Here you can enjoy a short video of three of them and ponder over it.

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Time: Do the past, present, and future exist all at once?

Credit: Gettyimages

What is time?

Here, we are in front of the most perplexing philosophical question of all time. But what does that "of all time" actually mean? Do we suggest that something was happening back there in the past, which is done right now and we can only remember it? Or that it is still present somehow, not only in our minds but in the mysterious interwoven tissue of space-time? Or it is just an expression? Well, one thing is for sure, on that topic we can't really lean on science for a decisive answer. In fact, it is the scientific discourse that brought even more confusion or we can say perspectives to the question. There are many theories and most of them seem to be equally plausible. So what are your personal feeling about it? Do you believe that there is only the present moment or maybe you are eternalist? Here is a short video that will maybe shed a light on that enigmatic issue.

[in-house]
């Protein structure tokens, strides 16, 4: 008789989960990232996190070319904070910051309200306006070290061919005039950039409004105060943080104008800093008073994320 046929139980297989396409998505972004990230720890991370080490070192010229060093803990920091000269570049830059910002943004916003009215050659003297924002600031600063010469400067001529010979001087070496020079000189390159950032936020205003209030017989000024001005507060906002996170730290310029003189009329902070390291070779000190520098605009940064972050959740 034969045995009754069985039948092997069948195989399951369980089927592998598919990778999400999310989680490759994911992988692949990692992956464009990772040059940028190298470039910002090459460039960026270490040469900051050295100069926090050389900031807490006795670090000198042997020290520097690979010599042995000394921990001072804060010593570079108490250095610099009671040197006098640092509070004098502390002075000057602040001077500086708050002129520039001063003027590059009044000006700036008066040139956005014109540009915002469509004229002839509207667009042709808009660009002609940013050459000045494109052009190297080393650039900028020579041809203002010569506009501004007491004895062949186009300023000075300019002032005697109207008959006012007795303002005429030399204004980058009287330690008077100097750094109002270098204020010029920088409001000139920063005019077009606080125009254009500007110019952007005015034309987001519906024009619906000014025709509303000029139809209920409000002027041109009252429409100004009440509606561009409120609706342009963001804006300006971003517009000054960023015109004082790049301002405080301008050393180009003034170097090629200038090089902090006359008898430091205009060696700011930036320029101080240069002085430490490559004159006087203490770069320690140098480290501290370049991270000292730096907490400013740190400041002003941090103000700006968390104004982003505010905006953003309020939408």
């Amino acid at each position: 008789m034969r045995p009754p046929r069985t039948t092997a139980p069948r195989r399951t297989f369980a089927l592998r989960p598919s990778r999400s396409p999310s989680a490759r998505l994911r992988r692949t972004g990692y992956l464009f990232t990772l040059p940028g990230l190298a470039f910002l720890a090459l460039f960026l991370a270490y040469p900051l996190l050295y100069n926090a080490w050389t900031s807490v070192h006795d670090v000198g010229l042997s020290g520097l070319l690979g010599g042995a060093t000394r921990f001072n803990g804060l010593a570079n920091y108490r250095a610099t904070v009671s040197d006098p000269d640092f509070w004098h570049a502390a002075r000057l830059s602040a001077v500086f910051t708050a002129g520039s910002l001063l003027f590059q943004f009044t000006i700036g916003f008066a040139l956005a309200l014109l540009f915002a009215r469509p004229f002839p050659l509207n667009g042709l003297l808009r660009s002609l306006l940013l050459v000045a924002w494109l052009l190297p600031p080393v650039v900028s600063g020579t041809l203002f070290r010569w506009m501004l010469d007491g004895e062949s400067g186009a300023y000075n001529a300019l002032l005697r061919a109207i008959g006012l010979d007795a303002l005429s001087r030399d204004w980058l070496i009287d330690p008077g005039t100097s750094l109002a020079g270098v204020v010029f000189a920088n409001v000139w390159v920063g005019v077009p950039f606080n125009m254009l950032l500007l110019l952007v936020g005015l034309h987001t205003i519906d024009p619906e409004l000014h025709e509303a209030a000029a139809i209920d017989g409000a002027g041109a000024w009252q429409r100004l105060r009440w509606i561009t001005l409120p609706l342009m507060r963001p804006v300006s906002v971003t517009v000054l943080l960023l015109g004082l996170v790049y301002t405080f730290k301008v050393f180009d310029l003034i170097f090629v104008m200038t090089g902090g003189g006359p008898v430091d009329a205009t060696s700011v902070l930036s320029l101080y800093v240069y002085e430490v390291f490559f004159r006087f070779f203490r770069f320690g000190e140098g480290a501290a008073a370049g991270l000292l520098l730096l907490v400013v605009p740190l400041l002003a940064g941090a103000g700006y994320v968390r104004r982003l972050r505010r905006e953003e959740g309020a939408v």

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Blades of Glory - The First Helicopter on Mars

Image credit: Pixabay

Helicoptering the Red Planet

For thousands of years, mankind has been gazing at the sky, wondering and creating theories about what is there. In 1610, Galileo started the era of scientific exploration of space with the first telescopic observations of the night sky. 300 years later, on June 20, 1944, the V-2 rocket for the first time passed the Karman line (the border between earth atmosphere and space) and marked the first official space flight. On February 20, 1947, the first animals - fruit flies, were launched into space. And so, step by step, we reached the moment, when the first man-made object is going to take off, hover, and land back on the surface of Mars. Let's see what is all the fuss about...

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China is Reaching for the Moon

Image credit CNSA